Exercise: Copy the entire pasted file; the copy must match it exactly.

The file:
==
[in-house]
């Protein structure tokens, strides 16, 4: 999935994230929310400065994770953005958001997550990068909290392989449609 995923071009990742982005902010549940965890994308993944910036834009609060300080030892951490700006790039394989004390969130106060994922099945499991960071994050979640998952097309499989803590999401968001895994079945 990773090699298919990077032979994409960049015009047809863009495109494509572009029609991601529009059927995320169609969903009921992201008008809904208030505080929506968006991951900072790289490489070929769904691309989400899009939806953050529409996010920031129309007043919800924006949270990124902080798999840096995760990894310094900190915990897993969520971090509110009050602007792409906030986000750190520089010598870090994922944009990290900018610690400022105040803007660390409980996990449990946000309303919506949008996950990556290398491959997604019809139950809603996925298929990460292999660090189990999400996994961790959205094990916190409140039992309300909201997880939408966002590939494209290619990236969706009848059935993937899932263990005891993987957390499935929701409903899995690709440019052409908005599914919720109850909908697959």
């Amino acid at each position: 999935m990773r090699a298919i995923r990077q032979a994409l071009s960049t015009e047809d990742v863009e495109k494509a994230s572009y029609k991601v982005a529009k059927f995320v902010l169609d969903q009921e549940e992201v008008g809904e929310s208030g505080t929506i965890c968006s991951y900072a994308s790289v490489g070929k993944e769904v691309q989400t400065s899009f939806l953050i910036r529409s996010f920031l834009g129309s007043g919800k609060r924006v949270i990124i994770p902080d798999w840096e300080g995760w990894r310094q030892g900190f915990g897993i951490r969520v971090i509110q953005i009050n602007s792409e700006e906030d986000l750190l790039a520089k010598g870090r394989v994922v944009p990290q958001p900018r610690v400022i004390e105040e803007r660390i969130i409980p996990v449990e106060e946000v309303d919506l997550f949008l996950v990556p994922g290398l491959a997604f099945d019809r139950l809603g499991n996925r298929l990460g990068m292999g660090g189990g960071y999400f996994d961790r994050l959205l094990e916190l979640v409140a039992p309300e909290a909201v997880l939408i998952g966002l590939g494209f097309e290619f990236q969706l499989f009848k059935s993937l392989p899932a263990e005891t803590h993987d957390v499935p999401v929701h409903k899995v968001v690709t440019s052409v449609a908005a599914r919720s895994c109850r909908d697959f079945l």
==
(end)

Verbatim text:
[in-house]
């Protein structure tokens, strides 16, 4: 999935994230929310400065994770953005958001997550990068909290392989449609 995923071009990742982005902010549940965890994308993944910036834009609060300080030892951490700006790039394989004390969130106060994922099945499991960071994050979640998952097309499989803590999401968001895994079945 990773090699298919990077032979994409960049015009047809863009495109494509572009029609991601529009059927995320169609969903009921992201008008809904208030505080929506968006991951900072790289490489070929769904691309989400899009939806953050529409996010920031129309007043919800924006949270990124902080798999840096995760990894310094900190915990897993969520971090509110009050602007792409906030986000750190520089010598870090994922944009990290900018610690400022105040803007660390409980996990449990946000309303919506949008996950990556290398491959997604019809139950809603996925298929990460292999660090189990999400996994961790959205094990916190409140039992309300909201997880939408966002590939494209290619990236969706009848059935993937899932263990005891993987957390499935929701409903899995690709440019052409908005599914919720109850909908697959």
């Amino acid at each position: 999935m990773r090699a298919i995923r990077q032979a994409l071009s960049t015009e047809d990742v863009e495109k494509a994230s572009y029609k991601v982005a529009k059927f995320v902010l169609d969903q009921e549940e992201v008008g809904e929310s208030g505080t929506i965890c968006s991951y900072a994308s790289v490489g070929k993944e769904v691309q989400t400065s899009f939806l953050i910036r529409s996010f920031l834009g129309s007043g919800k609060r924006v949270i990124i994770p902080d798999w840096e300080g995760w990894r310094q030892g900190f915990g897993i951490r969520v971090i509110q953005i009050n602007s792409e700006e906030d986000l750190l790039a520089k010598g870090r394989v994922v944009p990290q958001p900018r610690v400022i004390e105040e803007r660390i969130i409980p996990v449990e106060e946000v309303d919506l997550f949008l996950v990556p994922g290398l491959a997604f099945d019809r139950l809603g499991n996925r298929l990460g990068m292999g660090g189990g960071y999400f996994d961790r994050l959205l094990e916190l979640v409140a039992p309300e909290a909201v997880l939408i998952g966002l590939g494209f097309e290619f990236q969706l499989f009848k059935s993937l392989p899932a263990e005891t803590h993987d957390v499935p999401v929701h409903k899995v968001v690709t440019s052409v449609a908005a599914r919720s895994c109850r909908d697959f079945l």